The thing is, I think rolling the dice and seeing what your fate will be is pure awesome. And part of why rolling a natural 20 is so much fun is that the feedback is immediate; your fate is sure to rock. When you roll a 12 and have to ask me whether that hits, the gratification is delayed, but if I’ve told you ahead of time that a 12 will succeed, there’s no lag between rolling the dice and getting immediate confirmation of your success.

All the above is a lengthy explanation of things of which I’m already convinced. Or, at least, areas where I already know where I want to draw the line. For example, I’m OK with another delayed-gratification step in combat, in which the player rolls for damage and has to wait for me to tell them whether that kills their target. I could remove that by telling everyone the HP of each creature in the battle, and letting players tally their decline so that they’d know right away when their blow drops a foe. In an OD&D campaign I don’t see the time that would save as being worth the decrease in immersion and uncertainty, but in a 4E convention game I might decide differently.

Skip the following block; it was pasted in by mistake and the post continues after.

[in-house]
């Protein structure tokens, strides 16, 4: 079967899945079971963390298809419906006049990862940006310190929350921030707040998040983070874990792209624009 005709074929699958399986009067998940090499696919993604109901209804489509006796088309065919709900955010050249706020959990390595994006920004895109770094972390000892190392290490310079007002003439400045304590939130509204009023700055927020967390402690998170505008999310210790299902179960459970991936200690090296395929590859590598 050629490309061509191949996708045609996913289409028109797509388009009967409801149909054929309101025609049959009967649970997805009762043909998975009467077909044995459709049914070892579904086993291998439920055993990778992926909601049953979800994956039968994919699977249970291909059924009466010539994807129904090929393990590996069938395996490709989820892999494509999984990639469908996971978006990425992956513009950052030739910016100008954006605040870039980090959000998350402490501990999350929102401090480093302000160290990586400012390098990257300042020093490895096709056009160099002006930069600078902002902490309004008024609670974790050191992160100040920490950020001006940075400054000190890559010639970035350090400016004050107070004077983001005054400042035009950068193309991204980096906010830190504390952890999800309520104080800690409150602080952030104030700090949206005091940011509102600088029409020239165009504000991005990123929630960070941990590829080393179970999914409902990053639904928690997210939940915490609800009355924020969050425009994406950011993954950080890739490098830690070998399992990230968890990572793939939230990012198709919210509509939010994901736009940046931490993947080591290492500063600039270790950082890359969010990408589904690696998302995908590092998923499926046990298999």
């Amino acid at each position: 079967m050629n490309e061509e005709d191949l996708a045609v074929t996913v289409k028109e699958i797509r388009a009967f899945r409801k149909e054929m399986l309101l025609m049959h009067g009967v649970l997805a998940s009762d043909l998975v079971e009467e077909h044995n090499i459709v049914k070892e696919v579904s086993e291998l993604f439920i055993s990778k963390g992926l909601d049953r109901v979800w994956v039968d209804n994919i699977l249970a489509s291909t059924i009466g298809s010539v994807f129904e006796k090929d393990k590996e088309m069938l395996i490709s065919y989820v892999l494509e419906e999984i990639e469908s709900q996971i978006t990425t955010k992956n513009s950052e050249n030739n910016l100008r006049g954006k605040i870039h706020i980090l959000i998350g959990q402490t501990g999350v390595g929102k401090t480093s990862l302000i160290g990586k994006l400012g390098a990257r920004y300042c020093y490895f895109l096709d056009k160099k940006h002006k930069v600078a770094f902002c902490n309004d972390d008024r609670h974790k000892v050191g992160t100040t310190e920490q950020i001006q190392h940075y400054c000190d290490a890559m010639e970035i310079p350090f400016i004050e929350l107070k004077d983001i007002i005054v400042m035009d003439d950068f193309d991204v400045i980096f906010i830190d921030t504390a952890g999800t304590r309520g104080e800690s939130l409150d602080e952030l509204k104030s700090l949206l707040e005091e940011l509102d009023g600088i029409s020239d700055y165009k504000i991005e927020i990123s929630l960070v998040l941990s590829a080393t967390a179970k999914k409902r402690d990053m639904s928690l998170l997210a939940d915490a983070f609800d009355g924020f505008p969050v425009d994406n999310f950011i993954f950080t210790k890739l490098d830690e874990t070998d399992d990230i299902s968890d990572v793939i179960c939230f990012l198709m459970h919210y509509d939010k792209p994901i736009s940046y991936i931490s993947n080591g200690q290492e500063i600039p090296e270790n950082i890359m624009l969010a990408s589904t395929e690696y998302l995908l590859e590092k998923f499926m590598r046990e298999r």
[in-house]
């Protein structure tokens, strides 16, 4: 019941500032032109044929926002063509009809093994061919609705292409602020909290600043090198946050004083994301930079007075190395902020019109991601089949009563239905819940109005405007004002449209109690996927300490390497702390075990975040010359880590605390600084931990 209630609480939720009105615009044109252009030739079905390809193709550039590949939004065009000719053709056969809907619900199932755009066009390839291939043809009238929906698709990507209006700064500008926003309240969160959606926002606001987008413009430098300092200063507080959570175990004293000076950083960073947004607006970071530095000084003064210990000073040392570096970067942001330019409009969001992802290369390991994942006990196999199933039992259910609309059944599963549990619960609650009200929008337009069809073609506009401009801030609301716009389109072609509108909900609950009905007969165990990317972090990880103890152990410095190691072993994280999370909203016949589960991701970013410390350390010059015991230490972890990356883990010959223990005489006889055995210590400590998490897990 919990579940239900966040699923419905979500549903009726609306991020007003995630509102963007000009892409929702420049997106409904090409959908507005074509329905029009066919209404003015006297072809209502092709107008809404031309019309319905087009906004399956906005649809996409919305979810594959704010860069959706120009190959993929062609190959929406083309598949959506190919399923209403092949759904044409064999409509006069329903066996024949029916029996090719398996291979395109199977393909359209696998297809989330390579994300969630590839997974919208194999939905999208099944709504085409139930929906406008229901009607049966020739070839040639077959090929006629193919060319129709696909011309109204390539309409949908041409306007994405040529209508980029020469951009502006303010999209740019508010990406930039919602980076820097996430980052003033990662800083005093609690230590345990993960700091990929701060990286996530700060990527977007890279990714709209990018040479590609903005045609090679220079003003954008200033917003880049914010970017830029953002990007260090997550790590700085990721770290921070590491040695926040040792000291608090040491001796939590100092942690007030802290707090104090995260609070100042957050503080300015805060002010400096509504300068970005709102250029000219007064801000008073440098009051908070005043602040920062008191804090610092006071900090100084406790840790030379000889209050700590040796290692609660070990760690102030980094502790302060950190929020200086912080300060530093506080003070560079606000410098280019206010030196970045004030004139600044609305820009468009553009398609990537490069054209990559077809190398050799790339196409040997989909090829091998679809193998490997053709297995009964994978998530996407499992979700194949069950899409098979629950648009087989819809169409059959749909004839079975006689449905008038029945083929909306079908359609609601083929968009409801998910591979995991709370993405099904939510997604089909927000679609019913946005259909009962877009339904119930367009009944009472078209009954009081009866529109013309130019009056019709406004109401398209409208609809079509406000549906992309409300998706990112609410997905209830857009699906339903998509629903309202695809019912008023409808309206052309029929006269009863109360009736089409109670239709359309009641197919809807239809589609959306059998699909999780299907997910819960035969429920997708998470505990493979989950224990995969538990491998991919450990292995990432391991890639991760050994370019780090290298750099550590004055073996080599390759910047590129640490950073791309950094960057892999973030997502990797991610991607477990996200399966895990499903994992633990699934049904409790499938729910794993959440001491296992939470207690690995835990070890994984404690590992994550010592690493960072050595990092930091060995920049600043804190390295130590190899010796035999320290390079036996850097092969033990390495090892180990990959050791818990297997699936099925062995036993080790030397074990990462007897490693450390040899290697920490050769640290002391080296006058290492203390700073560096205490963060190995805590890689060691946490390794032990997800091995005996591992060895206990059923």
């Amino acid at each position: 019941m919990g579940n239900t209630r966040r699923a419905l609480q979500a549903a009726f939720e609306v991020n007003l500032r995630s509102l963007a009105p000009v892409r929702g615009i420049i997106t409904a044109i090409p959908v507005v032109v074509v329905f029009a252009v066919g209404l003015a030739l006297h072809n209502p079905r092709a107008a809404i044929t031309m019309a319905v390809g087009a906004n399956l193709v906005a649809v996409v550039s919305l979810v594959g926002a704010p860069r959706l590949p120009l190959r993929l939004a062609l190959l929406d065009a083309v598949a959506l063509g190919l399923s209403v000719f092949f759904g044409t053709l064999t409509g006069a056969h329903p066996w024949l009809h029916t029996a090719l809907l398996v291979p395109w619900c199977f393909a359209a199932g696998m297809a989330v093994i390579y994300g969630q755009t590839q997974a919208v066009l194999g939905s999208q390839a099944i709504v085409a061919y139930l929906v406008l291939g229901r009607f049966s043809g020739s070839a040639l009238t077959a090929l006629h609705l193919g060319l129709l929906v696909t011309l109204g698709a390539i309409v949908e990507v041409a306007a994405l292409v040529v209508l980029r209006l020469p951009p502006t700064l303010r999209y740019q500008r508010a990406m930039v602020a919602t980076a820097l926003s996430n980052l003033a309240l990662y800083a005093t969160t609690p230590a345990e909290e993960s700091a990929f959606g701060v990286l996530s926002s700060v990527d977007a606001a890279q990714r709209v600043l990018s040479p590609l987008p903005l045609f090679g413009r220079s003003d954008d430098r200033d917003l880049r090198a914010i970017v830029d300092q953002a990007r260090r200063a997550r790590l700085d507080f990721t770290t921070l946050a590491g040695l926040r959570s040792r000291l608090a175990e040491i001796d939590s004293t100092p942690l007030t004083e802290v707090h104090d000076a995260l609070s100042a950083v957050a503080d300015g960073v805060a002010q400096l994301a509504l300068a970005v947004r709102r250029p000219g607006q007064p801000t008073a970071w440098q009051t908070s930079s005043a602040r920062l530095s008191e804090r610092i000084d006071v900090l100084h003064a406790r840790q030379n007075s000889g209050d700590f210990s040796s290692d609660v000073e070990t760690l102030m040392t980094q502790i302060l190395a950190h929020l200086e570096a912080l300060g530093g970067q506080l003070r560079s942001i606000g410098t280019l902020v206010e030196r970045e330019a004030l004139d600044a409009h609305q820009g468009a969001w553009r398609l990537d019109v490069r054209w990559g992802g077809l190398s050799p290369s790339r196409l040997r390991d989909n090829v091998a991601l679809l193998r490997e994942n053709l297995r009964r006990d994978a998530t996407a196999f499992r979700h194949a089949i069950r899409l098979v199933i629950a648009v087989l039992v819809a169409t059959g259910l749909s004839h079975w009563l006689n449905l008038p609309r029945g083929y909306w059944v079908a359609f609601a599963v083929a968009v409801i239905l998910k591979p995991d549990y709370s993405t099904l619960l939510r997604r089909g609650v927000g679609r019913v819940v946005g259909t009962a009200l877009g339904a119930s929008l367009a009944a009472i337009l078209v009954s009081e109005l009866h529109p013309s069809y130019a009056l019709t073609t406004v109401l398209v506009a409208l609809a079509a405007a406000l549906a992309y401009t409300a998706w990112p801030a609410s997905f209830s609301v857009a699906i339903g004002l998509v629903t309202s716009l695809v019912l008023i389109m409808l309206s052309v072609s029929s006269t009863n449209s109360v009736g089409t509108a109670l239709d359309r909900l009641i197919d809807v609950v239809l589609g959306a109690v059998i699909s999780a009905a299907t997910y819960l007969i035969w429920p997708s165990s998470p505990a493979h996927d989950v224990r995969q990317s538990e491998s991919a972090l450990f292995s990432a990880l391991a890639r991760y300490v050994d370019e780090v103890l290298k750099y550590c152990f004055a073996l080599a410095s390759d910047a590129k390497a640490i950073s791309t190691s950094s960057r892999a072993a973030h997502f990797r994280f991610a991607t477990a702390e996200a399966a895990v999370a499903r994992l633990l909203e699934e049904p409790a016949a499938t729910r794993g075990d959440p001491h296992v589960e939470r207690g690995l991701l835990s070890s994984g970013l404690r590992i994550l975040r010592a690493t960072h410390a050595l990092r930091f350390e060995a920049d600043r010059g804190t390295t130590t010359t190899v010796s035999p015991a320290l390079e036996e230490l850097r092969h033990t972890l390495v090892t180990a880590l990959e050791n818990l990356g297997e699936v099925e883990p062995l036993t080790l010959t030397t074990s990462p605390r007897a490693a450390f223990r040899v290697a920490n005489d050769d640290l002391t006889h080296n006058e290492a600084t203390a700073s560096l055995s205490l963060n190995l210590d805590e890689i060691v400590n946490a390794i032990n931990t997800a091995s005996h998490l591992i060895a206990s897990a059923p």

Here are some things I haven’t decided about:

In last night’s game, Arnold used Zolobachai’s Impertinent Invitation and a good reaction roll to gain an audience with the Beast Mistress (or at least her successor, the previous holder of the title having been killed in the previous session by “drunken adventurers” with no relation to the current party). Once contact had been established, he attempted to poison her with a waterskin full of the Water of Life, whose generative properties he knew had caused all manner of foulness to spawn from the attempt to heal the dead leather of its lining. I rolled her save vs. poison, which was a success. Then I decided to roll a new reaction roll to see how she’d respond.